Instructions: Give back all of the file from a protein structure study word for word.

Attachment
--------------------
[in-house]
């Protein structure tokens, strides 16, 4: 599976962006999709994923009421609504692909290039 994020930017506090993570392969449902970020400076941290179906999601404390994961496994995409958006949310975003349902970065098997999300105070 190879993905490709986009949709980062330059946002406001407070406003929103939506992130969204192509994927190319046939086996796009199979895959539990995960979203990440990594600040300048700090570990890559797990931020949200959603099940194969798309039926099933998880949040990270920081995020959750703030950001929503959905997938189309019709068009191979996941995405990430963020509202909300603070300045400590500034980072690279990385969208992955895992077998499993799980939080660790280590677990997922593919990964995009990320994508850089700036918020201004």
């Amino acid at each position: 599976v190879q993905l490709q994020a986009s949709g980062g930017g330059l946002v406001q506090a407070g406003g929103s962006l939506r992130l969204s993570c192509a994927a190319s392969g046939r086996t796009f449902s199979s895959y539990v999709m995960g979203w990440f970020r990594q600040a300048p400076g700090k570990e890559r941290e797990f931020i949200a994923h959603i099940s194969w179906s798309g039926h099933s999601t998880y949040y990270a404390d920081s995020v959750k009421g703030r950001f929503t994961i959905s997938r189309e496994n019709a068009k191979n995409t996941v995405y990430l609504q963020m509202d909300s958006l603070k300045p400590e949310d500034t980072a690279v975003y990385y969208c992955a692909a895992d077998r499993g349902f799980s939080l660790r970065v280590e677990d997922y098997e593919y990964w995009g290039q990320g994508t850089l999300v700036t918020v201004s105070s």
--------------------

[in-house]
């Protein structure tokens, strides 16, 4: 599976962006999709994923009421609504692909290039 994020930017506090993570392969449902970020400076941290179906999601404390994961496994995409958006949310975003349902970065098997999300105070 190879993905490709986009949709980062330059946002406001407070406003929103939506992130969204192509994927190319046939086996796009199979895959539990995960979203990440990594600040300048700090570990890559797990931020949200959603099940194969798309039926099933998880949040990270920081995020959750703030950001929503959905997938189309019709068009191979996941995405990430963020509202909300603070300045400590500034980072690279990385969208992955895992077998499993799980939080660790280590677990997922593919990964995009990320994508850089700036918020201004």
């Amino acid at each position: 599976v190879q993905l490709q994020a986009s949709g980062g930017g330059l946002v406001q506090a407070g406003g929103s962006l939506r992130l969204s993570c192509a994927a190319s392969g046939r086996t796009f449902s199979s895959y539990v999709m995960g979203w990440f970020r990594q600040a300048p400076g700090k570990e890559r941290e797990f931020i949200a994923h959603i099940s194969w179906s798309g039926h099933s999601t998880y949040y990270a404390d920081s995020v959750k009421g703030r950001f929503t994961i959905s997938r189309e496994n019709a068009k191979n995409t996941v995405y990430l609504q963020m509202d909300s958006l603070k300045p400590e949310d500034t980072a690279v975003y990385y969208c992955a692909a895992d077998r499993g349902f799980s939080l660790r970065v280590e677990d997922y098997e593919y990964w995009g290039q990320g994508t850089l999300v700036t918020v201004s105070s």